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“Observe the Sabbath day by keeping it holy, as the Lord your God has commanded you. Six days you shall labor and do all your work, but the seventh day is a Sabbath to the Lord your God. On it you shall not do any work, neither you, nor your son or daughter, nor your male or female servant, nor your ox, your donkey or any of your animals, nor any foreigner residing in your towns, so that your male and female servants may rest, as you do.”
As Seventh-day Adventists, the fourth commandment is core to our beliefs and values. It’s a call to Sabbath rest that suggests that the Sabbath is the great equalizer—our employees and the foreigner find rest just as we do. The Sabbath rest dismantles hierarchy, social class and nationality. And it is within this context that I bring you the story of Wol Bol Wol, an Andrews University student who came to the U.S. as a South Sudan refugee—he was one of the “lost boys of Sudan.” At the age of 4, Wol was a shepherd. At the age of 6, he witnessed the plundering of the village where he lived with his uncle. Eventually he took refuge in Kenya. Wol was a refugee and a stranger. He is now a son of Andrews and a stranger no more! Wol’s story demonstrates the spirit of Andrews. Read his full story (and others like his) in Stories of Andrews at andrews.edu/stories. Christon Arthur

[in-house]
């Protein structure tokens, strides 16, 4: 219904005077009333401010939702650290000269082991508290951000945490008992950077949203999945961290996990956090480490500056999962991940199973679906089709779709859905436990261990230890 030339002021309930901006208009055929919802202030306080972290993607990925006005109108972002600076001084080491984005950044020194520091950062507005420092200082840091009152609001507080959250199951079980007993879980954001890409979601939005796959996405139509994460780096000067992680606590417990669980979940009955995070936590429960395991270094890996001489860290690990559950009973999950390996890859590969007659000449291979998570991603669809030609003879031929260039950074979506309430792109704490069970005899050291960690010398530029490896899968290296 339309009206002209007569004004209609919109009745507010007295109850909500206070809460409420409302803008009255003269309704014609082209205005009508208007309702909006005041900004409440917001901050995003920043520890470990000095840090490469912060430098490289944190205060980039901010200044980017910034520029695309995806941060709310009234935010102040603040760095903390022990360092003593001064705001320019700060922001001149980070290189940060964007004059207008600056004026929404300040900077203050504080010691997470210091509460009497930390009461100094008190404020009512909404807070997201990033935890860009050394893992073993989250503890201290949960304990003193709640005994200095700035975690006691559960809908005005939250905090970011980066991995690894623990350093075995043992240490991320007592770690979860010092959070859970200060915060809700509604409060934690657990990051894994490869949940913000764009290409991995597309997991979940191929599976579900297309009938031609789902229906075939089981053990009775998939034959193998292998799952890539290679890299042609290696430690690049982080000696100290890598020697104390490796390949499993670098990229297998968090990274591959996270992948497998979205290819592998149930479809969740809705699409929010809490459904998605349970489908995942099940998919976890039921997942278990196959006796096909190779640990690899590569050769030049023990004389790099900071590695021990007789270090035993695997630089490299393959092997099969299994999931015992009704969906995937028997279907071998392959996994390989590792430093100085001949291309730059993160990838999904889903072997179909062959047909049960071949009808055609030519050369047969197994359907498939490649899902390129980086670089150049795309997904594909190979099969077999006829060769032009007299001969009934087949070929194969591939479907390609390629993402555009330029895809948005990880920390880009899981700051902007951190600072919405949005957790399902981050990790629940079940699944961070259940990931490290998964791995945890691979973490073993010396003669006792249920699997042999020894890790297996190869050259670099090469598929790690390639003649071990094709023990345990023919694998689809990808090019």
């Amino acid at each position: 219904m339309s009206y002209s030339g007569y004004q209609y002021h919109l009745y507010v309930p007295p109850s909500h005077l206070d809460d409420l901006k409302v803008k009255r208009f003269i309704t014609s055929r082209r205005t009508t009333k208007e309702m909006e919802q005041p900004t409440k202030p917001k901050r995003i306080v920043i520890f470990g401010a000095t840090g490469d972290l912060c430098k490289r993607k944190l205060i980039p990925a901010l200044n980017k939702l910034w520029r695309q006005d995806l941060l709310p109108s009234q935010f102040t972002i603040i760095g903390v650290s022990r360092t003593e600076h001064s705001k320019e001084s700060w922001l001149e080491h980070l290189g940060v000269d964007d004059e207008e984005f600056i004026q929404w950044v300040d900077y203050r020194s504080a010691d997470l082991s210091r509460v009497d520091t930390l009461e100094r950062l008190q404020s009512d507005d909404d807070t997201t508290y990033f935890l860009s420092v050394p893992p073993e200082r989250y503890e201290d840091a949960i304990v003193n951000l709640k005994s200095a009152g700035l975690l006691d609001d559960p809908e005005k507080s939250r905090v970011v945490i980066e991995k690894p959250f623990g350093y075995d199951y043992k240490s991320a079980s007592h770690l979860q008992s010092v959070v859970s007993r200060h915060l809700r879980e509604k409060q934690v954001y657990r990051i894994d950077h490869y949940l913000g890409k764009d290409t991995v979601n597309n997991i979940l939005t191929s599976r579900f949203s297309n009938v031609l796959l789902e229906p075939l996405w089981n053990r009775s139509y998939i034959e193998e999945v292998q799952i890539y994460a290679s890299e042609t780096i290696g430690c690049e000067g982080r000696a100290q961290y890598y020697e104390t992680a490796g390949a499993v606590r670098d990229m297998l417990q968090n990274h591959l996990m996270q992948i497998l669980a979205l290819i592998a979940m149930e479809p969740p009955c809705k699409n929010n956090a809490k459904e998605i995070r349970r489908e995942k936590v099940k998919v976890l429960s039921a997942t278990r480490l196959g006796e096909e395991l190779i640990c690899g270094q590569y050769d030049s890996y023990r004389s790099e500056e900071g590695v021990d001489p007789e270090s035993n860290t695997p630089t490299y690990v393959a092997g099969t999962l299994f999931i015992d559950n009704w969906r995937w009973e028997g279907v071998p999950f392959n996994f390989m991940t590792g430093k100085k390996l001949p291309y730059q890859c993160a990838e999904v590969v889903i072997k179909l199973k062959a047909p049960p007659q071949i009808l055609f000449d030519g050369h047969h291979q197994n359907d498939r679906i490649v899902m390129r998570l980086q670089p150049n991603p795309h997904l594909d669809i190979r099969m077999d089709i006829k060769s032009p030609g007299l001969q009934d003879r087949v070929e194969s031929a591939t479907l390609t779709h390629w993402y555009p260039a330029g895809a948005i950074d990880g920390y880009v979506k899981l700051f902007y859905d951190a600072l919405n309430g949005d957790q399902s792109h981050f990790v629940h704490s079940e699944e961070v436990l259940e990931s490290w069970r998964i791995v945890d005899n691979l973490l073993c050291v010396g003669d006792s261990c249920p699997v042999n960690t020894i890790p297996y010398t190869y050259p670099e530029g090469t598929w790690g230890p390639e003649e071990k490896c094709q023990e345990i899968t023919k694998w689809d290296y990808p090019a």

Wol, Wol Bol, "Wol Bol Wol" (2017). Spring 2017. 3.